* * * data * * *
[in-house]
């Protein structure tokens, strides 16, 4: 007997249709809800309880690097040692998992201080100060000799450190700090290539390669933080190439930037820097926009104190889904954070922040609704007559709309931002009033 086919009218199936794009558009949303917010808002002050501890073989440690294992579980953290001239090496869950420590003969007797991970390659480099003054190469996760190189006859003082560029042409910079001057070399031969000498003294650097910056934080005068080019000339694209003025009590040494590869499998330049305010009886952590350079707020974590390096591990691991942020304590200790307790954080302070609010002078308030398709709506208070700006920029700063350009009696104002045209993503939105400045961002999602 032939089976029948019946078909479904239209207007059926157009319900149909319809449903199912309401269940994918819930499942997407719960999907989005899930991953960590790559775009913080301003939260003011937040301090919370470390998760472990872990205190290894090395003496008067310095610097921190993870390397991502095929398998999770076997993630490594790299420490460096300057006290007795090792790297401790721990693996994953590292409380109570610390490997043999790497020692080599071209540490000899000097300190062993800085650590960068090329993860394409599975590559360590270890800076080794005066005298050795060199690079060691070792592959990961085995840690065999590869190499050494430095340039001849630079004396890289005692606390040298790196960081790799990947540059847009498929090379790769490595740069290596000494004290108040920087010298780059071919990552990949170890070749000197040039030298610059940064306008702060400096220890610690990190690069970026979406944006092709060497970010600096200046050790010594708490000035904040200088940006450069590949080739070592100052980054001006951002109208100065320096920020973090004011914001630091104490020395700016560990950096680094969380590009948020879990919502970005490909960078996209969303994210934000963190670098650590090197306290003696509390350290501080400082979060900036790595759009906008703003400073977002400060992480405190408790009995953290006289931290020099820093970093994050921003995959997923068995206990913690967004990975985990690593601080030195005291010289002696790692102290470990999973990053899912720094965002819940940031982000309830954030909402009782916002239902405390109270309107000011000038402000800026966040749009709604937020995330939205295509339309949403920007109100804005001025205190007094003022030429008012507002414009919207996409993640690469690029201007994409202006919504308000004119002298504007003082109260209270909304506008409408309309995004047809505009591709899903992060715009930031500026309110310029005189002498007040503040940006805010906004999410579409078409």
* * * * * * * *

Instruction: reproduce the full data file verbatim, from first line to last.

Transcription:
[in-house]
């Protein structure tokens, strides 16, 4: 007997249709809800309880690097040692998992201080100060000799450190700090290539390669933080190439930037820097926009104190889904954070922040609704007559709309931002009033 086919009218199936794009558009949303917010808002002050501890073989440690294992579980953290001239090496869950420590003969007797991970390659480099003054190469996760190189006859003082560029042409910079001057070399031969000498003294650097910056934080005068080019000339694209003025009590040494590869499998330049305010009886952590350079707020974590390096591990691991942020304590200790307790954080302070609010002078308030398709709506208070700006920029700063350009009696104002045209993503939105400045961002999602 032939089976029948019946078909479904239209207007059926157009319900149909319809449903199912309401269940994918819930499942997407719960999907989005899930991953960590790559775009913080301003939260003011937040301090919370470390998760472990872990205190290894090395003496008067310095610097921190993870390397991502095929398998999770076997993630490594790299420490460096300057006290007795090792790297401790721990693996994953590292409380109570610390490997043999790497020692080599071209540490000899000097300190062993800085650590960068090329993860394409599975590559360590270890800076080794005066005298050795060199690079060691070792592959990961085995840690065999590869190499050494430095340039001849630079004396890289005692606390040298790196960081790799990947540059847009498929090379790769490595740069290596000494004290108040920087010298780059071919990552990949170890070749000197040039030298610059940064306008702060400096220890610690990190690069970026979406944006092709060497970010600096200046050790010594708490000035904040200088940006450069590949080739070592100052980054001006951002109208100065320096920020973090004011914001630091104490020395700016560990950096680094969380590009948020879990919502970005490909960078996209969303994210934000963190670098650590090197306290003696509390350290501080400082979060900036790595759009906008703003400073977002400060992480405190408790009995953290006289931290020099820093970093994050921003995959997923068995206990913690967004990975985990690593601080030195005291010289002696790692102290470990999973990053899912720094965002819940940031982000309830954030909402009782916002239902405390109270309107000011000038402000800026966040749009709604937020995330939205295509339309949403920007109100804005001025205190007094003022030429008012507002414009919207996409993640690469690029201007994409202006919504308000004119002298504007003082109260209270909304506008409408309309995004047809505009591709899903992060715009930031500026309110310029005189002498007040503040940006805010906004999410579409078409």